Miley Cyrus Cries, Comforts Confused Fans (and John Mayer) With ‘SNL’ Return


Leave it to Miley Cyrus to host a Saturday Night Live season premiere, cry-sing her way through a song while wearing a pile of fake dreads double her body weight and upstage a presidential candidate in a little over an hour – and potentially win back some very confused fans in the process.

For its 41st season premiere, SNL tapped Cyrus for double-duty, offering her both the mic as host and musical guest during one of the most confusing stretches of her career to date. The episode couldn’t have come at a better time. Cyrus’s tremendously off-putting stint hosting the 2015 VMAs isn’t too far back in the rearview. Her latest album, the Flaming Lips-assisted Miley Cyrus & Her Dead Petz, was released for free shortly following the conclusion of that disastrous foray into live broadcasting. Like she did in 2013 following her controversial, salacious twerkathon of a VMAs performance, Cyrus came to SNL armed with two of her most dependable assets – her cartoonish comedic chops and her voice – and delivered both in spades, slowing the rolling tide of vitriol with her stunning takes on “We Can’t Stop” and “Wrecking Ball” in between genuinely enjoyable sketches.

The biggest difference between 2013 Miley and 2015 Miley is, frankly, power. In 2013, Cyrus had her biggest album to date to promote, Bangerz, and a post-VMAs reputation to repair while doing so. In 2015, the Bangerz chapter has finally come to a close after a wildly successful (and – surprise! – controversial) world tour, she’s proven that she couldn’t care less about adhering to any sort of framework for how a pop star in her early twenties should and shouldn’t go about her business, and she’s settling into her own tastes and preferences as both a music maker and music fan. Her lovely series of backyard sessions had her collaborating with pop-punk dynamos like Laura Jane Grace and Top 40 trouncers like Ariana Grande alike, and her friendship with Wayne Coyne of the Flaming Lips has boiled over beyond sharing a bong in a studio as the band collaborated with her in a more official capacity as Her Dead Petz on her fifth studio album. Bangerz was enough to solidify Cyrus’s pop star status, and it gave her the room to fully dive into whatever she wanted to do next instead of whatever she should do next to keep the momentum going. Apparently, what she wanted to do was get high as fuck, get weird and brash with Coyne, the self-appointed purveyor of weird and brash, and fixate on the dearly departed animal friends that have passed away over the course of the past two years. If Gaga can deviate from the artRAVE and spend most of the year singing jazz standards with Tony Bennett, Cyrus can shirk her pop coil for some light-headed psychedelic experimentation with the Flaming Lips. She has the power to make whatever kind of record she wants to at this point, and that’s why she can sneak the Flaming Lips into Studio 8H in puppy onesies, sing her heart out, shed some tears and get away with it. She’s gone to SNL for redemption and reinvention. She just happened to do it twice.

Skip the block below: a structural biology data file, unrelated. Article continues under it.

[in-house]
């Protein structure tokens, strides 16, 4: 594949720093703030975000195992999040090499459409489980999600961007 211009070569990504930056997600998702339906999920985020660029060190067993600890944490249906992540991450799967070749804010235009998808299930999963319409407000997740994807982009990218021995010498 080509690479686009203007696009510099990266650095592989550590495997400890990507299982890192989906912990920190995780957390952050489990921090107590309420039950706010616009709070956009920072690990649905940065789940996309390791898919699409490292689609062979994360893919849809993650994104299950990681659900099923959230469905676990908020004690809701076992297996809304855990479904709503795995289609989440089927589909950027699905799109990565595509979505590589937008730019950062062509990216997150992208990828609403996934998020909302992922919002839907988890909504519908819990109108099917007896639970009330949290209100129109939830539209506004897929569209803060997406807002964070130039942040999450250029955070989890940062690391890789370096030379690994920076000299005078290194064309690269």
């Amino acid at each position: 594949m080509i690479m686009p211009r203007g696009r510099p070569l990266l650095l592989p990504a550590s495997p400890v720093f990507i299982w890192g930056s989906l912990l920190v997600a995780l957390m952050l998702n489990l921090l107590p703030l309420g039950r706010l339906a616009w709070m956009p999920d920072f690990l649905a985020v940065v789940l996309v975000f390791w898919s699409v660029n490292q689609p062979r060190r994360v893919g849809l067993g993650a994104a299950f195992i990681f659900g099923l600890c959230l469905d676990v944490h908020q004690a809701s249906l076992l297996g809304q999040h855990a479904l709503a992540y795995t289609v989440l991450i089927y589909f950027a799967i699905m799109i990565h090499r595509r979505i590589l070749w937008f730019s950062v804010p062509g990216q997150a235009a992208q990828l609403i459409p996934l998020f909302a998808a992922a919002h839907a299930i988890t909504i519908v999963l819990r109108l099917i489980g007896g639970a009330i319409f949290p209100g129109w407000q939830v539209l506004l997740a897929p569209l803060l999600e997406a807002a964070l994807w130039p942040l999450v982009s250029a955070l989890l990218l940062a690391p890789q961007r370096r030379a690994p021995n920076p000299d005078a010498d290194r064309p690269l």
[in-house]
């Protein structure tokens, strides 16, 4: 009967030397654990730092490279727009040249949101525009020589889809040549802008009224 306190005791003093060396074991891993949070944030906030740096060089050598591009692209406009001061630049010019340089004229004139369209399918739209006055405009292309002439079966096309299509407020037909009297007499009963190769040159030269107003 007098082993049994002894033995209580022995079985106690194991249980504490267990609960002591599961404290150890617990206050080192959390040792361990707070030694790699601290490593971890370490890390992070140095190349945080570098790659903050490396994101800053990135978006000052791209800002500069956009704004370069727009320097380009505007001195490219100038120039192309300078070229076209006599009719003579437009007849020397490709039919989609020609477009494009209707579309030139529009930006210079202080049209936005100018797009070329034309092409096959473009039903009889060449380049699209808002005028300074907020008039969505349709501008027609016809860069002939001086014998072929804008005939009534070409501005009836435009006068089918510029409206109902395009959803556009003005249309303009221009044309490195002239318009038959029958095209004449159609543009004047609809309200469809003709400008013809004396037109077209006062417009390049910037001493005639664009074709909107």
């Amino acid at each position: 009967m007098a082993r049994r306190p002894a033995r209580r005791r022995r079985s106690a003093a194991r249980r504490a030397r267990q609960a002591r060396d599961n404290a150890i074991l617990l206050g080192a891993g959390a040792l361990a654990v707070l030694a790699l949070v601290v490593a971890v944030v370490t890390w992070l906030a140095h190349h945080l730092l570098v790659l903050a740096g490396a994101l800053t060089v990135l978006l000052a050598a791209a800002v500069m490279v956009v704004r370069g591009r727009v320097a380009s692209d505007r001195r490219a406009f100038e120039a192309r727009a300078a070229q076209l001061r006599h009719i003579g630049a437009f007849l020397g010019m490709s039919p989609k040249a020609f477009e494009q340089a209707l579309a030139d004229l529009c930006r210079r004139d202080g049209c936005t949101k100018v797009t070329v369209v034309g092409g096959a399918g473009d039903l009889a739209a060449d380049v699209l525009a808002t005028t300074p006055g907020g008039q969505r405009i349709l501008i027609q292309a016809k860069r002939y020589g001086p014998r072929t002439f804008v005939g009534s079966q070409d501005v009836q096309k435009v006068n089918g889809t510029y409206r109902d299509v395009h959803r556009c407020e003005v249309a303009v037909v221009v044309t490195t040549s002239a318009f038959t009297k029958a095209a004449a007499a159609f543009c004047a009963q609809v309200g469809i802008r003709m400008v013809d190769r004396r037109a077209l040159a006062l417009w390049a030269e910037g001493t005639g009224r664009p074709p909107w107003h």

While 2015 Miley has a lot more explaining to do for her awards show shenanigans (and a lot less explaining to do regarding her penchant for pot — we get it, gal, you like weed!), she doesn’t have to do a damn thing differently as far as her music is concerned, and her SNL performances drove that point home. “Karen Don’t Be Sad” was sweet, syrupy and slow, but Cyrus rarely faltered, lighting up behind the mic, locking eyes with the audience, the camera’s lens and Coyne, and fluctuating seamlessly from the first feathery verses to an unshakeable belt. “The Twinkle Song” saw Cyrus emotionally unravel as she plodded her way through her tribute to her dead pets, complete with banshee screams and a sudden smash on the piano keys at the end of it, but again, she earned her airtime with a relatively enjoyable treatment of that strange, soft lullaby. This new Cyrus with the over-the-top costume closet, the band of weathered weirdos and the intoxicated sensibilities that have snuck her way into her songwriting isn’t for everyone, but she’s certainly not bad when she sticks to being a performer instead of a personality.

As for the internet, two famous Johns spoke out in support of Cyrus’s new material and the rest of the world took turns trying to pinpoint what her faux-locks remind them of. Behold, the snarky — and sometimes adorable — power of Twitter.

Some found the audio-visual overstimulation to be a bit overwhelming.

Others — namely John Mayer — did not. After SNL, Mayer took to Twitter to voice his approval of Dead Petz and praised Cyrus for her creative progress.

John Stamos was into it as well.

Marc Maron didn’t — or at least he seemed a little more WTF about the Cyrus/Coyne collaboration.


Miley’s hair and wardrobe were the real conversation topic on social media following SNL, though, and the peanut gallery wasn’t super into the look she reprised from the VMAs:

This article from the Village Voice Archive was posted on October 5, 2015

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